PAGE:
Survey of Arts Management

Course blog for American University PERF-570, Fall 2014

Chicago Theater Community Suffered for Two of Its Stars Gone

I’m sorry for the loss of Chicago theater community and the whole theater community of USA. The actors Bernie Yvon and the actress Molly Glynn, were struck down in the prime of their stage careers, both the result of accidents. The news collects the mourning from friends and business partners of the passed. 

Here, if you were the manager of the theater that actor or actress worked for, with all the sorrow, what situation would you be in face of? First of all, of course, the incoming musical without major performer. It is said that Yvon was killed on his way to a rehearsal, and the musical had been scheduled to open next week. The musical may be postponed anyway. Secondly, in the future, the theater has to hire a professional and qualified actor to make up for the loss. However, the fact is that there is an identified shortage of profession trained musical theater performers in the field, and it could be hard to find an actor as experienced and cooperative as Yvon. 

What would you do next? For the near future, the best situation is that you have prepared substitute performer, the musical is open on time and because of good marketing and kindness of audience they come to performance in memoriam of their favorite actor.  And the theater has database of qualified actors and well connection with those people, so once the devastating accidence happens, you can find a saviour to put out a fire.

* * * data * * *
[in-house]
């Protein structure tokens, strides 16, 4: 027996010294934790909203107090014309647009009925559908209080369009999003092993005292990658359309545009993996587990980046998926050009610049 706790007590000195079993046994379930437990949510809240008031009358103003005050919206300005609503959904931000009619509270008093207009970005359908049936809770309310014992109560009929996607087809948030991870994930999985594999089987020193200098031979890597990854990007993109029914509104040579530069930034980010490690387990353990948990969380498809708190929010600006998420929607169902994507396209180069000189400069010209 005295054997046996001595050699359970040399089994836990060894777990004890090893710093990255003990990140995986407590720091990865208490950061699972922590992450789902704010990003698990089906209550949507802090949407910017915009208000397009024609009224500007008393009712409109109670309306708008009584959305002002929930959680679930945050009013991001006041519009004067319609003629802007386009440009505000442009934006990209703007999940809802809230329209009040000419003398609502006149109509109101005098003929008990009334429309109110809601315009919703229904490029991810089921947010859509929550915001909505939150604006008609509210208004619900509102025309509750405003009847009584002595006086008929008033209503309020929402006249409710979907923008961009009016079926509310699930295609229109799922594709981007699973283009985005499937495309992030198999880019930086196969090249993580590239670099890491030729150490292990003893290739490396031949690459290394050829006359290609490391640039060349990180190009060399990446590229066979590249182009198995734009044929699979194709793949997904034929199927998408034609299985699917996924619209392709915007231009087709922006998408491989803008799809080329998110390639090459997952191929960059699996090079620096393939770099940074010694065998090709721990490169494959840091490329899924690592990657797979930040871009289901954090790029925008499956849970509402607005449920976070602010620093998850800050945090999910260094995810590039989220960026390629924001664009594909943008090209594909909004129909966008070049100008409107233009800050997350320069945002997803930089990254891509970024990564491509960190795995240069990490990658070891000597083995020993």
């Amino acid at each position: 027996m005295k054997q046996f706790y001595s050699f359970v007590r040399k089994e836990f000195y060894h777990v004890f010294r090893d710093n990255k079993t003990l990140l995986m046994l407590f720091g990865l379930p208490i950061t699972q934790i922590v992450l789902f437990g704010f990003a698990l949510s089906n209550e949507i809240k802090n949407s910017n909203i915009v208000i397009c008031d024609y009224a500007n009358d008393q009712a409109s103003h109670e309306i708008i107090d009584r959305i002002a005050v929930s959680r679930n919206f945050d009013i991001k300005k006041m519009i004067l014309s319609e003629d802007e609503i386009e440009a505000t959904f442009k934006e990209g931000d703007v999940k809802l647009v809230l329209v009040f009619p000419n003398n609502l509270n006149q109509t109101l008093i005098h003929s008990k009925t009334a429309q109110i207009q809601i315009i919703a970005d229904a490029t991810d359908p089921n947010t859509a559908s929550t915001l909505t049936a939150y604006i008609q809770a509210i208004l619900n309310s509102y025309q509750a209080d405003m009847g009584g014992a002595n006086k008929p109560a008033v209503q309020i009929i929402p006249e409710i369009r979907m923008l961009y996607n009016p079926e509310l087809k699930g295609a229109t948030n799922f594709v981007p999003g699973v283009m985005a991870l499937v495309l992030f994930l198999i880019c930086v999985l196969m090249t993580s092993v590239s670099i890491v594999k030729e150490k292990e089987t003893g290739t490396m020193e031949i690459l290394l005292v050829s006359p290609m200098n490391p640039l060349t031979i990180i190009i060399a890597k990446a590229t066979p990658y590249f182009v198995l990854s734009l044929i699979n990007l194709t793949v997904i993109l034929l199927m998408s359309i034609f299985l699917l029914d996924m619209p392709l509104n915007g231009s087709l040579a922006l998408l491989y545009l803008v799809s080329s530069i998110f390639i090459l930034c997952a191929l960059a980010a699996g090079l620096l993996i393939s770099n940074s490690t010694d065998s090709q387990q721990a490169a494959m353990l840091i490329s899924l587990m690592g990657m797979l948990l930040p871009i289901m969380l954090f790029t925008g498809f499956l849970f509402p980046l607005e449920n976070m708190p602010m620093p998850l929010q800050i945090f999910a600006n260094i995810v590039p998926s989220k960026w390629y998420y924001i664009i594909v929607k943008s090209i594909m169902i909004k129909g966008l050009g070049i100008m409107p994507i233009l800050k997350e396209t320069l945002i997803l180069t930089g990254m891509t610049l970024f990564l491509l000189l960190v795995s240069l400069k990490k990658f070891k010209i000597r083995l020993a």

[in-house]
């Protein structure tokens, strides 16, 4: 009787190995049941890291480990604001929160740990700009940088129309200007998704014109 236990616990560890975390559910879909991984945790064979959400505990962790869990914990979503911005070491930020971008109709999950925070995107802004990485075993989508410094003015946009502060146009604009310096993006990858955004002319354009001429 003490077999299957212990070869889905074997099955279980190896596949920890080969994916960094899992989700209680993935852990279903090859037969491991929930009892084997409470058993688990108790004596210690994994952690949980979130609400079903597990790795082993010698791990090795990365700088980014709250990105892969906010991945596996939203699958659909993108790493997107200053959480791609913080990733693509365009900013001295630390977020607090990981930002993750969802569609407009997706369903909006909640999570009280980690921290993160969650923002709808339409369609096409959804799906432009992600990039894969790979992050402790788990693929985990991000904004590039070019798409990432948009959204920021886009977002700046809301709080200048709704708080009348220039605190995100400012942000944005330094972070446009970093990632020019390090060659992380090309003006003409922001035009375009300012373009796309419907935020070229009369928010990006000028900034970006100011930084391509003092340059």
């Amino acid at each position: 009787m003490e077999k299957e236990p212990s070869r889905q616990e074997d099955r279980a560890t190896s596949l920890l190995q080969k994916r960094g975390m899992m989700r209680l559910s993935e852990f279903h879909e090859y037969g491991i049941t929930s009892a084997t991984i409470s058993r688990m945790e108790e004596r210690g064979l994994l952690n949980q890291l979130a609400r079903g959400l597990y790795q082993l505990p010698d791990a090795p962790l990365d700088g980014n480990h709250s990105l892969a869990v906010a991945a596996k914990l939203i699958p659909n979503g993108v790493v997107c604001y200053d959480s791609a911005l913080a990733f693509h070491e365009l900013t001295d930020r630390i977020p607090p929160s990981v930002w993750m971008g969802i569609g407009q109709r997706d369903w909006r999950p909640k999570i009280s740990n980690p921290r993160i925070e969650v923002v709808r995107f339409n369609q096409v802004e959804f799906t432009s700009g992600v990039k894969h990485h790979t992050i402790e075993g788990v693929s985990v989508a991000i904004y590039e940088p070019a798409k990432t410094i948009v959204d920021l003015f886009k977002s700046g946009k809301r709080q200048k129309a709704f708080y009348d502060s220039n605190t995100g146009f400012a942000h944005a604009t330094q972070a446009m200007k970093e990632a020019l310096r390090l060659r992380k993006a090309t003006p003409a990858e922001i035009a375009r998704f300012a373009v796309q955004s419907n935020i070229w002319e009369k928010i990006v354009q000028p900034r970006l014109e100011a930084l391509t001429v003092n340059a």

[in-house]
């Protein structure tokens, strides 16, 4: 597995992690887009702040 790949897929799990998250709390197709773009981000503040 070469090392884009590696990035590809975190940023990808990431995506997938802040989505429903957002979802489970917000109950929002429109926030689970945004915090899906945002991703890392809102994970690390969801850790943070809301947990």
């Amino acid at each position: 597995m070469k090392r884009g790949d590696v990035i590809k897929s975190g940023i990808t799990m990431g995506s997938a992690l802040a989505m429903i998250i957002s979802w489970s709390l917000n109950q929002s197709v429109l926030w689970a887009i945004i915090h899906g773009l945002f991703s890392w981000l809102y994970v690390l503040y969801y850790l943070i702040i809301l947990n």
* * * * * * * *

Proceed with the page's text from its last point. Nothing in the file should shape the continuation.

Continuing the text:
There is a saying “hope for the best, and prepare for the worst”, the best situation described above occurs only if you prepare for the worst in the daily life.


About yaoge2016

Yaoge Wang is an emerging arts administrator dedicated to arts, culture, and nonprofit sector. With Accounting and Arts Management backgrounds and a special mix of “right brain/left brain” balance, she brings strong analytical skills and judgment as well as creativity to complex problems. She has extensive professional experience in the U.S. and China. She hopes to apply this international perspective to make the arts more visible to the public.

4 comments on “Chicago Theater Community Suffered for Two of Its Stars Gone

  1. benjamendouglas
    September 10, 2014

    Yaoge, Molly was a friend of several friends and even though I didn’t know her, I’ve watched the outpouring of love and shock on my friends’ Facebook pages. I can tell you the first step that was taken was to allow everyone a chance to mourn, and acknowledge the shock. The theaters dimmed their lights a few nights ago in honor of Molly.

    The second thing is that both of these actors were working for very well-respected companies. Not to diminish the loss, but there’s no shortage of good actors in Chicago. Right now, if you want to do movies/tv, you go to LA; Broadway, to NY; and theatre, to Chicago. I would be willing to bet money that both of these actors had understudies, who went on in those roles within a few days.

    We have a saying in show business, “the show must go on.” And it will. It always does.